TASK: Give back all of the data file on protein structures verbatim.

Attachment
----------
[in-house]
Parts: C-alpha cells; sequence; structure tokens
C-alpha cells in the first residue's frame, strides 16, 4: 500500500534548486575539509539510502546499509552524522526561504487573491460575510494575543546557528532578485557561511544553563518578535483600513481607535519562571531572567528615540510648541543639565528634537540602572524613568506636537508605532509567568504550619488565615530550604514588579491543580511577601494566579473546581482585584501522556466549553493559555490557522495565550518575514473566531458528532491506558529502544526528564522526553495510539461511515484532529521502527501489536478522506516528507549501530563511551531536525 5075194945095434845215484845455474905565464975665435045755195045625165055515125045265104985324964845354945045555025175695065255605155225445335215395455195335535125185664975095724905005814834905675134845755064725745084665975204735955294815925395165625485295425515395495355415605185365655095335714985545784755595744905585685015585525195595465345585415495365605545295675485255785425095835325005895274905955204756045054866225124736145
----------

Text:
[in-house]
Parts: C-alpha cells; sequence; structure tokens
C-alpha cells in the first residue's frame, strides 16, 4: 500500500534548486575539509539510502546499509552524522526561504487573491460575510494575543546557528532578485557561511544553563518578535483600513481607535519562571531572567528615540510648541543639565528634537540602572524613568506636537508605532509567568504550619488565615530550604514588579491543580511577601494566579473546581482585584501522556466549553493559555490557522495565550518575514473566531458528532491506558529502544526528564522526553495510539461511515484532529521502527501489536478522506516528507549501530563511551531536525 5075194945095434845215484845455474905565464975665435045755195045625165055515125045265104985324964845354945045555025175695065255605155225445335215395455195335535125185664975095724905005814834905675134845755064725745084665975204735955294815925395165625485295425515395495355415605185365655095335714985545784755595744905585685015585525195595465345585415495365605545295675485255785425095835325005895274905955204756045054866225124736145